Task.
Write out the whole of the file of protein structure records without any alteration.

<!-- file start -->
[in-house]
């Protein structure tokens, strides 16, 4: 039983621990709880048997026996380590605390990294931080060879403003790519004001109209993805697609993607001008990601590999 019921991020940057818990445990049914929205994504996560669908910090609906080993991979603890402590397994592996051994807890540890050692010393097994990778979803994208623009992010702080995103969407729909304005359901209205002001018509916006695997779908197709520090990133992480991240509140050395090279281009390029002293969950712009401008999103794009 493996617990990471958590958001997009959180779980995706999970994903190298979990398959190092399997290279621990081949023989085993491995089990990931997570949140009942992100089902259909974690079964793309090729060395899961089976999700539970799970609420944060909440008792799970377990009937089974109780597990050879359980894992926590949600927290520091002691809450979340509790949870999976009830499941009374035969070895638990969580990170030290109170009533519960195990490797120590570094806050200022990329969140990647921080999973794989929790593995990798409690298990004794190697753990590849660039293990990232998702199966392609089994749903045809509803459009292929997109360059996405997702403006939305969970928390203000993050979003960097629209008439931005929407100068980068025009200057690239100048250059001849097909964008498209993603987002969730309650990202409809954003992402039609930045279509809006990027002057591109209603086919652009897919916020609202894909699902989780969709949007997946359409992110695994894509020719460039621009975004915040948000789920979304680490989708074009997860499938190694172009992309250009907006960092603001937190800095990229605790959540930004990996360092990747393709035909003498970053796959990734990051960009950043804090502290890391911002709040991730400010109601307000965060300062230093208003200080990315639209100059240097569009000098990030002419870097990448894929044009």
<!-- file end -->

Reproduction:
[in-house]
């Protein structure tokens, strides 16, 4: 039983621990709880048997026996380590605390990294931080060879403003790519004001109209993805697609993607001008990601590999 019921991020940057818990445990049914929205994504996560669908910090609906080993991979603890402590397994592996051994807890540890050692010393097994990778979803994208623009992010702080995103969407729909304005359901209205002001018509916006695997779908197709520090990133992480991240509140050395090279281009390029002293969950712009401008999103794009 493996617990990471958590958001997009959180779980995706999970994903190298979990398959190092399997290279621990081949023989085993491995089990990931997570949140009942992100089902259909974690079964793309090729060395899961089976999700539970799970609420944060909440008792799970377990009937089974109780597990050879359980894992926590949600927290520091002691809450979340509790949870999976009830499941009374035969070895638990969580990170030290109170009533519960195990490797120590570094806050200022990329969140990647921080999973794989929790593995990798409690298990004794190697753990590849660039293990990232998702199966392609089994749903045809509803459009292929997109360059996405997702403006939305969970928390203000993050979003960097629209008439931005929407100068980068025009200057690239100048250059001849097909964008498209993603987002969730309650990202409809954003992402039609930045279509809006990027002057591109209603086919652009897919916020609202894909699902989780969709949007997946359409992110695994894509020719460039621009975004915040948000789920979304680490989708074009997860499938190694172009992309250009907006960092603001937190800095990229605790959540930004990996360092990747393709035909003498970053796959990734990051960009950043804090502290890391911002709040991730400010109601307000965060300062230093208003200080990315639209100059240097569009000098990030002419870097990448894929044009």